You may have heard somebody use the phrase “sick as a dog” to describe someone being unwell. This might prompt us to ask whether, like us humans, dogs can catch common colds.
The answer is yes. Dogs do get colds, and they have very similar symptoms to the common human cold. These usually include:
- A blocked nose
- Watery eyes
- Decreased hunger
- Decreased activity
- Increased sleeping
Also, some dog breeds like English Bulldogs and Pugs are more susceptible to respiratory illness, which means they may have more severe symptoms than a dog of another breed.
How do I treat my dog’s cold?
If your dog has a simple, common cold it will usually go away within a few days on its own. To speed up their recovery and to reduce their suffering, here are a couple of tips:
- Keep them hydrated
Give them plenty of water and make sure they’re drinking it. Some owners even swear by chicken soup, due to its comforting taste and watery content.
- Make sure that they rest
Give them some time off from their usual activity schedule. Avoid long walks, heavy play or anything too stimulating. Instead, make sure your dog has a warm, insulated and comfortable place to get some quality shut eye.
- Give them vitamins
Many pet-owners swear by herbal remedies like Mullein Leaves, Eucalyptus, Elderberry and Vitamin C. It may be worth checking with a holistic vet to make sure the ingredients and quantities are safe for your dog.
When do I see a vet?
Unlike other sick family members, we can’t talk to our dogs and ask them how they’re feeling to judge how sick they are. That’s why it’s important to pay close attention to your dog and monitor any symptoms they have.
According to the Canine Journal, you should consult a vet if your dog is sick for more than three or four days and either gets worse or just doesn’t get better. Puppies and elderly dogs generally have weaker immune systems, meaning that they take longer to recover from illnesses. It’s likely that they’ll need some medicine to kick-start their recovery.
Also note that some serious health conditions start off minor, with just a few cold-like symptoms, but progress, worsening over time.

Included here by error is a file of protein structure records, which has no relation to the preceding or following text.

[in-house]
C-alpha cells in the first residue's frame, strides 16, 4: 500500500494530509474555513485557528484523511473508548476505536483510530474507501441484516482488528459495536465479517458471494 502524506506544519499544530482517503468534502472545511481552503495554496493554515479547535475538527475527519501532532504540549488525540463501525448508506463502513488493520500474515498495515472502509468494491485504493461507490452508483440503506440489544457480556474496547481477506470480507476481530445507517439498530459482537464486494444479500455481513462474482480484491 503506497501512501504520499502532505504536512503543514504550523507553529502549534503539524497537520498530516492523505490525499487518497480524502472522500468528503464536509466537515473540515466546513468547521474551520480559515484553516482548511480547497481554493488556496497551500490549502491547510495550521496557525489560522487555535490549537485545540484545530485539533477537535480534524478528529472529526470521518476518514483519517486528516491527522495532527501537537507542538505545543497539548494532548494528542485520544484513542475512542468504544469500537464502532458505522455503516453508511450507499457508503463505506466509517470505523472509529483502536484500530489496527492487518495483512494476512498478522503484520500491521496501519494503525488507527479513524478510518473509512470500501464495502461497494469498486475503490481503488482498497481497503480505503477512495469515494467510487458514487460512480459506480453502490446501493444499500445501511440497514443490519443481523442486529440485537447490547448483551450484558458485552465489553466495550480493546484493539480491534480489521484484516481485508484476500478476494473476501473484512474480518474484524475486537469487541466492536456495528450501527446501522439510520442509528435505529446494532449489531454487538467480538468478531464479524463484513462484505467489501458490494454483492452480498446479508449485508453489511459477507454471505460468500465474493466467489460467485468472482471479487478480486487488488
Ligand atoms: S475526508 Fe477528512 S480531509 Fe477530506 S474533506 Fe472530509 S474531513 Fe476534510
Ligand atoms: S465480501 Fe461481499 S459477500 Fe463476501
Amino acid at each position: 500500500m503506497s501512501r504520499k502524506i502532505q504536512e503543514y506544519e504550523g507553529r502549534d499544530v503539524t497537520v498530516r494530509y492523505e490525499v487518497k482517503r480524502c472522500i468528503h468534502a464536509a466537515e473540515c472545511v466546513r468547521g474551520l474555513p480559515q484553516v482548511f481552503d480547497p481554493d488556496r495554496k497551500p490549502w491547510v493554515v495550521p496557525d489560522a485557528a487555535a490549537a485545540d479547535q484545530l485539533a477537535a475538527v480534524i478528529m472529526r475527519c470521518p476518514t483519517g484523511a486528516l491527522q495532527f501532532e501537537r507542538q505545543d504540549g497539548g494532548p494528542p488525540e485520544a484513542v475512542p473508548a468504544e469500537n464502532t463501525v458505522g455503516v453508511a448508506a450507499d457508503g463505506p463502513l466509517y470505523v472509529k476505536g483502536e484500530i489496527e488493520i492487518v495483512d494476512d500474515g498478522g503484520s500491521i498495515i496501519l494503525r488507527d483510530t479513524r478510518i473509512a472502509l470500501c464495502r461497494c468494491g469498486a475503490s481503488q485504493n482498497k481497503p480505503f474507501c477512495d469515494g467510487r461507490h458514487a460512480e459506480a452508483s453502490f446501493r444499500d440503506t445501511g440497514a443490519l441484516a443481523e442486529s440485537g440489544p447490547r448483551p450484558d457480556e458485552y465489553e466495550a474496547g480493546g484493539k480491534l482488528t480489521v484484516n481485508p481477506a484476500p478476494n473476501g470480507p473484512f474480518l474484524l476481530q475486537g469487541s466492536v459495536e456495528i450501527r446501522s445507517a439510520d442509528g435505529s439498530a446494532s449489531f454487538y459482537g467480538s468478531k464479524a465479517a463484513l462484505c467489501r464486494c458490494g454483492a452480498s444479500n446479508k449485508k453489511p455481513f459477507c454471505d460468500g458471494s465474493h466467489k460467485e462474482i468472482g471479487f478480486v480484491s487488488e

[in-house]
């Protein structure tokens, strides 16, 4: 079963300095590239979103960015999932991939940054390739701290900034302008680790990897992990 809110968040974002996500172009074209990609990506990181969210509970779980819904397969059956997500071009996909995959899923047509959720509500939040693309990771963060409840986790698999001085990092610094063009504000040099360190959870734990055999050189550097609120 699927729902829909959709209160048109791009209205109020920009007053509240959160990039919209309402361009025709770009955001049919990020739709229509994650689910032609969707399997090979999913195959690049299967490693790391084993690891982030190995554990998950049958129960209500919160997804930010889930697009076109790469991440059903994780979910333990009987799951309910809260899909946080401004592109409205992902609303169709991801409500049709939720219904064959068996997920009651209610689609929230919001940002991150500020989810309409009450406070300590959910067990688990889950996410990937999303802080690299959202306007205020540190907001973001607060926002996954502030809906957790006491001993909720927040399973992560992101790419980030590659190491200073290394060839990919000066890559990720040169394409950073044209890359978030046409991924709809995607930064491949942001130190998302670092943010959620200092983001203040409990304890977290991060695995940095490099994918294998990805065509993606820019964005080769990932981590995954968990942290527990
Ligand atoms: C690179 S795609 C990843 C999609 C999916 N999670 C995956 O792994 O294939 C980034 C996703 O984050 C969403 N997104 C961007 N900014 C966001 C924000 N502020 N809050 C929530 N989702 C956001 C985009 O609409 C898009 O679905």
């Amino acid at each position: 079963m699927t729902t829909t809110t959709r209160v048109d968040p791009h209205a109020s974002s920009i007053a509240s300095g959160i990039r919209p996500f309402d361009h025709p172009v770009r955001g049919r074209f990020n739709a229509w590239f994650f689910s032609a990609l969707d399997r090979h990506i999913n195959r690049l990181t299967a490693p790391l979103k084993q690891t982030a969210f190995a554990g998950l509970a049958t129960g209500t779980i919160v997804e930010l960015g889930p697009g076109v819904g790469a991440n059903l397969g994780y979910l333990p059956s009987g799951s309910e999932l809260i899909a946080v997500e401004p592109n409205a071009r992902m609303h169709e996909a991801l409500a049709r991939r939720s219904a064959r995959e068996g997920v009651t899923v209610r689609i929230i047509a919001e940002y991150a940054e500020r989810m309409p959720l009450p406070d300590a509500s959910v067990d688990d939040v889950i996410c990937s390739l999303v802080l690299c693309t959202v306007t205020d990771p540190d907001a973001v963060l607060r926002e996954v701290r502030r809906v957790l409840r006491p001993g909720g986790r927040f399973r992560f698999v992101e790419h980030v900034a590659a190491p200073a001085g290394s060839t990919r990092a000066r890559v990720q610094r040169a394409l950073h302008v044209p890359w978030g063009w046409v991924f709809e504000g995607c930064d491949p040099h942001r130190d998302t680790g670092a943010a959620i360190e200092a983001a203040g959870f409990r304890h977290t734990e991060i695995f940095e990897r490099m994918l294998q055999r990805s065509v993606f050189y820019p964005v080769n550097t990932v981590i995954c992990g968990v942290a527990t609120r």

Stay alert and ensure that you seek medical attention immediately if you suspect your dog is suffering from any of the below:
A contagious cough, usually transmitted when multiple dogs live in close proximity and share living or sleeping space. It is characterised by a frequent, loud “honking” cough that can sound quite startling. If your dog starts coughing and has recently been in a kennel, you should see a vet. Your dog will need treatment in order to get better.
Coughing is one of the most advanced stages of worms – especially heart worms – according to Web MD. This is often combined with the onset of other symptoms, like runny stools, vomiting, bloating, changes in appetite and coat. If your dog has any of these symptoms, expert attention could be life-saving.
Fungus can settle into dogs’ lungs, making them cough repeatedly, damaging and often scarring the lung tissue. If untreated, the infection can spread deeper into the lungs, causing to pneumonia.
Canine influenza starts off by attacking the respiratory system, which is why its onset seems just like a cold. Yet, over time, the infected dog will develop a fever, queasiness, and confusion and may not feel like eating. If untreated, this can lead to pneumonia and breathing troubles. It can even be fatal.
Can I catch my dog’s cold?
Most viruses are not contagious across species. There is no virus currently known that affects humans and dogs, meaning that it is highly unlikely you will catch a cold from your dog, or that your dog will be able to catch a cold from you.